Description: The fundamentals of welding-induced phase transformations in metals and alloys are being investigated using a combination of advanced synchrotron based experimental methods and modem computational science tools. In-situ experimental methods have been developed using a spatially resolved x-ray probe to enable direct observations of phase transformations under the real non- isothermal conditions experienced during welding. These experimental techniques represent a major step forward in the understanding of phase transformations that occur during welding, and are now being used to aid in the development of models to predict microstructural evolution under the severe temperature gradients, high peak temperatures and rapid thermal fluctuations characteristic of welds. Titanium alloys, stainless steels and plain carbon steels are currently under investigation, and the phase transformation data being obtained here cannot be predicted or measured using conventional metallurgical approaches. Two principal synchrotron-based techniques have been developed and refined for in-situ investigations of phase transformation dynamics in the heat-affected zone (HAZ) and fusion zone (FZ) of welds: Spatially Resolved X-Ray Diffraction (SRXRD) and Time Resolved X-Ray Diffraction (TRXRD). Both techniques provide real-time observations of phases that exist during welding, and both have been developed at the Stanford Synchrotron Radiation Laboratory (SSRL) using a high flux wiggler beam line. The SRXRD technique enables direct observations of the phases existing in the HAZ of quasi-stationary moving arc welds, and is used to map the HAZ phases by sequentially jogging the weld with respect to the x-ray beam while taking x-ray diffraction (XRD) patterns at each new location. These spatially resolved XRD patterns are collected in linear traverses perpendicular to the direction of weld travel. The XRD data contained in multiple traverses is later compiled to produce an areal map of the phases that existed in the HAZ during welding. The TRXRD technique uses an x-ray beam positioned at one ...
Date: February 6, 2002
Creator: Elmer, J W; Wong, J & Palmer, T
Partner: UNT Libraries Government Documents Department

Metallurgy and Ceramics/Superplasticity in Metals and Ceramics

Description: In the past three years, we have carried out a number of studies on the deformation and superplasticity of fine-structured materials. The goal was to develop an understanding on the deformation microstructure relationship in these advanced materials and to improve further their properties through microstructural control. In this report, we describe only some of the key results and observations from these studies.
Date: February 6, 2002
Creator: Nieh, T G
Partner: UNT Libraries Government Documents Department

Neutral Particle Analyzer Measurements of Ion Behavior in NSTX

Description: Initial results obtained with the Neutral Particle Analyzer (NPA) diagnostic on the National Spherical Torus Experiment (NSTX) are presented. Magnetohydrodynamic activity and reconnection events cause depletion of the deuterium energetic ion distribution created by neutral-beam injection. Adding High Harmonic Fast Wave Heating to neutral-beam-heated discharges results in the generation of an energetic ion tail above the beam injection energy. NPA measurements of the residual hydrogen ion temperature are in good agreement with those from recombination spectroscopy.
Date: February 6, 2002
Creator: Medley, S.S.; Bell, R.E.; Darrow, D.S. & Roquemore, A.L.
Partner: UNT Libraries Government Documents Department

On Properties of Compressional Alfven Eigenmode Instability Driven by Superalfvinic Ions

Description: Properties of the instability of Compressional Alfven Eigenmodes (CAE) in tokamak plasmas are studied in the cold plasma approximation with an emphasis on the instability driven by the energetic minority Ion Cyclotron Resonance Heating (ICRH) ions. We apply earlier developed theory [N.N. Gorelenkov and C.Z. Cheng, Nuclear Fusion 35 (1995) 1743] to compare two cases: Ion Cyclotron Emission (ICE) driven by charged fusion products and ICRH Minority driven ICE (MICE) [J. Cottrell, Phys. Rev. Lett. (2000)] recently observed on JET [Joint European Torus]. Particularly in MICE spectrum, only instabilities with even harmonics of deuterium-cyclotron frequency at the low-field-side plasma edge were reported. Odd deuterium-cyclotron frequency harmonics of ICE spectrum between the cyclotron harmonics of protons can be driven only via the Doppler-shifted cyclotron wave-particle resonance of CAEs with fusion products, but are shown to be damped due to the electron Landau damping in experiments on MI CE. Excitation of odd harmonics of MICE with high-field-side heating is predicted. Dependencies of the instability on the electron temperature is studied and is shown to be strong. Low electron temperature is required to excite odd harmonics in MICE.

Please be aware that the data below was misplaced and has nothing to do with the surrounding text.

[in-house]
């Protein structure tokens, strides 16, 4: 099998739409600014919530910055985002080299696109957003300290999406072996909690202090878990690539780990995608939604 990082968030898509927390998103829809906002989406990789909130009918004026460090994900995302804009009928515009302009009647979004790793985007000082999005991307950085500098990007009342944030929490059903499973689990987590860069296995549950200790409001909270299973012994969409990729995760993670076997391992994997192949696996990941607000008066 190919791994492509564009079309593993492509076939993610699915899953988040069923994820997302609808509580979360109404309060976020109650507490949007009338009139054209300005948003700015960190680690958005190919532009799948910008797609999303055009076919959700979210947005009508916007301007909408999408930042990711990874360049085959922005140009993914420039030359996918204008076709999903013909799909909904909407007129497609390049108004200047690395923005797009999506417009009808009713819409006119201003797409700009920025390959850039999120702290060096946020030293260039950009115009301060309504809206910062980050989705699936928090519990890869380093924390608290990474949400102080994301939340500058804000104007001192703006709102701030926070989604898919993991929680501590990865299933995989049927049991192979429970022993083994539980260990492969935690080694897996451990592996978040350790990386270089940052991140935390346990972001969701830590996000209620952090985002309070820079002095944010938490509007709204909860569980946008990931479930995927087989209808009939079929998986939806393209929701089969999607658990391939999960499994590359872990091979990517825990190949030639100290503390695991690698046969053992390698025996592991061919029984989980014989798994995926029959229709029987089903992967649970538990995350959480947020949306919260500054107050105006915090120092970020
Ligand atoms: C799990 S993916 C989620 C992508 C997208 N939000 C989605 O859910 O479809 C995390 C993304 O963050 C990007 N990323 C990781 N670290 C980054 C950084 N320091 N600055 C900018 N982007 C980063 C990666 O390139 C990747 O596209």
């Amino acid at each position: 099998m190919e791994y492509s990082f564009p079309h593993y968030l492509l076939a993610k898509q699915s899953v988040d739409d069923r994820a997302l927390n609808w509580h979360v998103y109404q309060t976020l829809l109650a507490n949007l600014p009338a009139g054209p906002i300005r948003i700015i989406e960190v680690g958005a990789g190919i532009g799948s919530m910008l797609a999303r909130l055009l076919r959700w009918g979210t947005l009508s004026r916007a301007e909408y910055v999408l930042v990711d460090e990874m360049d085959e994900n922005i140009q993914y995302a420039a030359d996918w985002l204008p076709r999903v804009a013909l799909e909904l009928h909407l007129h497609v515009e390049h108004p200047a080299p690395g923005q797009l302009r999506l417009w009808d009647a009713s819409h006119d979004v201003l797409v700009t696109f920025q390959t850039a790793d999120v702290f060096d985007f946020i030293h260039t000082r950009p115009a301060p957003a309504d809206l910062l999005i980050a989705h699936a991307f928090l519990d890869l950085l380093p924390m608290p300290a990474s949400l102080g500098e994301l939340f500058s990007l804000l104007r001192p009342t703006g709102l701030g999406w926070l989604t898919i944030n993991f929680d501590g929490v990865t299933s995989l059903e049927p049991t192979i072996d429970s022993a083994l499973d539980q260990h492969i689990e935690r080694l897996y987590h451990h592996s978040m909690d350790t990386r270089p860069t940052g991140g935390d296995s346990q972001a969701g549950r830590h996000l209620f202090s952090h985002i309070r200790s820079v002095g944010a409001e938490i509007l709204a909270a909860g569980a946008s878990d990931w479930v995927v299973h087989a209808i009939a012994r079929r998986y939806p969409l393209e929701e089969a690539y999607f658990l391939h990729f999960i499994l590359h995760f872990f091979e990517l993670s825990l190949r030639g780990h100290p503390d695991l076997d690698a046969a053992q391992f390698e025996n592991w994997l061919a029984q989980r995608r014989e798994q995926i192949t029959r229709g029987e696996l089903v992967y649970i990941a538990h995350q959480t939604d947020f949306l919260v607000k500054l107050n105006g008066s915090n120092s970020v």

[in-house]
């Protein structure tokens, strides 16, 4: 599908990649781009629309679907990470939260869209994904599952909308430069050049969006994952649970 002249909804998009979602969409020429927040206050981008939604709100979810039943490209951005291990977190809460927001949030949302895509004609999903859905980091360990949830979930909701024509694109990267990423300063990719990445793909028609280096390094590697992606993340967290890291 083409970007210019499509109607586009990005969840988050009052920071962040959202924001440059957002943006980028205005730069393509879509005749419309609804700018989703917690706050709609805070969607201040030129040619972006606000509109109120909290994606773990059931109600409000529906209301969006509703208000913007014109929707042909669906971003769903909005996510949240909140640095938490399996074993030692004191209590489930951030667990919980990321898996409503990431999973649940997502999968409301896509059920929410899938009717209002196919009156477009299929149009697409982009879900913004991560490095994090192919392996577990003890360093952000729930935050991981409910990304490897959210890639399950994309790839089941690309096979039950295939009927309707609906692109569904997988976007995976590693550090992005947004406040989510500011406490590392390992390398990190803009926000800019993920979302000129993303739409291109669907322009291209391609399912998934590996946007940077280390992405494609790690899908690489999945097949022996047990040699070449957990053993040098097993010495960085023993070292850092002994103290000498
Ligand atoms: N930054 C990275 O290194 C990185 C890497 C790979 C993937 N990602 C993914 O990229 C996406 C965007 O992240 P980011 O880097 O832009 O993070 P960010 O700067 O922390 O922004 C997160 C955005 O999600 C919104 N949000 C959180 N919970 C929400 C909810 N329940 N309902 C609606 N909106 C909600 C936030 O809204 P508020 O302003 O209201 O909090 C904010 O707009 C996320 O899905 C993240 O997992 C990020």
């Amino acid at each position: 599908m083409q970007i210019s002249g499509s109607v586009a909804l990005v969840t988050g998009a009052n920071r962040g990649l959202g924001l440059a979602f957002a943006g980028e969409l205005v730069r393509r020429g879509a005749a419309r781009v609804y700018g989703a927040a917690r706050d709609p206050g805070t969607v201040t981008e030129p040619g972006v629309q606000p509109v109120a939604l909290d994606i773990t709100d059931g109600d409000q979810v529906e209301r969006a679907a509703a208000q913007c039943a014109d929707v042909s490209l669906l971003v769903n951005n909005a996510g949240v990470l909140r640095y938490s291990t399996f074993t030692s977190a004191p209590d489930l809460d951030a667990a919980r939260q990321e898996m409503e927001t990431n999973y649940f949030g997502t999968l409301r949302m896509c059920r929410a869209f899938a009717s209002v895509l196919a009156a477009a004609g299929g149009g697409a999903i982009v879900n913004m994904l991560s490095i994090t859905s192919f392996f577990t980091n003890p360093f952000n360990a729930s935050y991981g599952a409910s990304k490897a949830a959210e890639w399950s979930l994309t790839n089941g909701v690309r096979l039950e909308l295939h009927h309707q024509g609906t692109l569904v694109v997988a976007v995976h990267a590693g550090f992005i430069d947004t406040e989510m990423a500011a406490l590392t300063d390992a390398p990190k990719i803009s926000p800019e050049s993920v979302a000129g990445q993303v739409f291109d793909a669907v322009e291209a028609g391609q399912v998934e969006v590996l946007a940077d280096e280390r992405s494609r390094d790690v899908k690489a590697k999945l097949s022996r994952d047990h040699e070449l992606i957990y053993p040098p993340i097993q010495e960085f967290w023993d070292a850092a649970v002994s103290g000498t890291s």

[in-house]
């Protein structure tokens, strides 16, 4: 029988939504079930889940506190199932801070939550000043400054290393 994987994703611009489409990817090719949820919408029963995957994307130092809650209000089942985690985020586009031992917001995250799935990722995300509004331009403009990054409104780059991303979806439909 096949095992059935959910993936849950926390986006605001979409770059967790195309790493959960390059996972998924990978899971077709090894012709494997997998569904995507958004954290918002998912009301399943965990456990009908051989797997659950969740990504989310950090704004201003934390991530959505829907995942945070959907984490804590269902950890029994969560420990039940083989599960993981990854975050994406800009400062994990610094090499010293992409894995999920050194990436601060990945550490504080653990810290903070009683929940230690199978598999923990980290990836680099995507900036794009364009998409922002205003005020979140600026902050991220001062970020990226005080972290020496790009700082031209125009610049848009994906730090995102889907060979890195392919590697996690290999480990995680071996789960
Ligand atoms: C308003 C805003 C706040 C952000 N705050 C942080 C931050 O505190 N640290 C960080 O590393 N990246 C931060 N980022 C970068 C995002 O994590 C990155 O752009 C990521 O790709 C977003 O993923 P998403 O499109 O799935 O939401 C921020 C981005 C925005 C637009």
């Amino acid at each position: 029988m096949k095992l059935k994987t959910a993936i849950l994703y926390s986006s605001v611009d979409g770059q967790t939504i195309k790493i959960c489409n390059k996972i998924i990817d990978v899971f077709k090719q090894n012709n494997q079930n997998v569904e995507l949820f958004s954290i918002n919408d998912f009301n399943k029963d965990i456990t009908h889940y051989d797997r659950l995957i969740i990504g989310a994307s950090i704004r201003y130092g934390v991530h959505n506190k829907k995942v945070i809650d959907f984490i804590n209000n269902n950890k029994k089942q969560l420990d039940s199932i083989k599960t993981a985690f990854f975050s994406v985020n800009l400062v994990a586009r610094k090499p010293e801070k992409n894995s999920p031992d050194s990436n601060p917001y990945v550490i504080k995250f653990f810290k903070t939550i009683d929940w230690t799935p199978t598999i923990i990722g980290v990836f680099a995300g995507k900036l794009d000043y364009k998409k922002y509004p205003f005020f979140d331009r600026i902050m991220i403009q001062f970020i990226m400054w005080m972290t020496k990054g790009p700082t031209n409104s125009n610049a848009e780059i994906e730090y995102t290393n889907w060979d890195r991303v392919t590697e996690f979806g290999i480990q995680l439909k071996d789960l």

Date: February 6, 2002
Creator: Gorelenkov, N.N. & Cheng, C.Z.
Partner: UNT Libraries Government Documents Department

Polarized parton distributions and the polarized gluon asymmetry.

Description: The flavor-dependent valence, sea quark and antiquark spin distributions can be determined separately from theoretical assumptions and experimental data. The authors have determined the valence distributions using the Bjorken sum rule and have extracted polarized sea distributions, assuming that the quarks and anti-quarks for each flavor are symmetric. Other experiments have been proposed which will allow them to completely break the SU(3) symmetry of the sea flavors. To create a physical model for the polarized gluons, they investigate the gluon spin asymmetry in a proton, A{sub G}(x,Q{sup 2}) = {Delta}G(x,Q{sup 2})/G(x,Q{sup 2}). By assuming that this is approximately Q{sup 2} invariant, they can completely determine the x-dependence of this asymmetry, which satisfies constituent counting rules and reproduces the basic results of the Bremsstrahlung model originated by Close and Sivers. This asymmetry can be combined with the measured unpolarized gluon density, G(x,Q{sup 2}) to provide a prediction for {Delta}G(x,Q{sup 2}). Existing and proposed experiments can test both the prediction of scale-invariance for A{sub G}(x,Q{sup 2}) and the nature of {Delta}G itself. These models can be discussed along with suggestions for specific experiments which can be performed at energies typical of HERA, RHIC and LHC to determine these polarized distributions.
Date: February 6, 2002
Creator: Ramsey, G. P.
Partner: UNT Libraries Government Documents Department

Radiative Strength Functions in 172Yb below 8 Me V

Description: We have measured prompt {gamma} rays after thermal and resonant neutron capture in {sup 171}Yb. The {gamma} rays were measured with three high resolution ({approx}3 keV) and high efficiency (two {approx}80% Ge(HP) and one {approx}200% segmented Clover) detectors. We have obtained singles and two-fold coincidence spectra as function of neutron energy using the time-of-flight technique. Two-fold coincidences where the summed energy adds up to the neutron binding energy B{sub n} or to B{sub n} minus the energy of the first excited stated ({approx}79 keV) will be used to determine the multipolarity of the pygmy resonance in {sup 172}Yb. This pygmy resonance is a resonant structure in the radiative strength function around {approx}3 MeV in deformed rare earth nuclei [1]. The following goals were met: (1) We have shown the feasibility of prompt, high-resolution {gamma} spectroscopy at FP14 after thermal as well as resonant neutron capture. (2) Online analysis shows that sufficient statistics ({approx}7000 counts) are expected in each of the two relevant peaks in the summed-energy spectrum. Analysis of the experiment is in progress. It still remains to show that the multipolarity of the pygmy resonance can be determined experimentally from two-step cascade intensities.
Date: February 6, 2002
Creator: Schiller, A; Becker, J A; Bernstein, L A; Garrett, P E; Hill, T S; McNabb, D P et al.
Partner: UNT Libraries Government Documents Department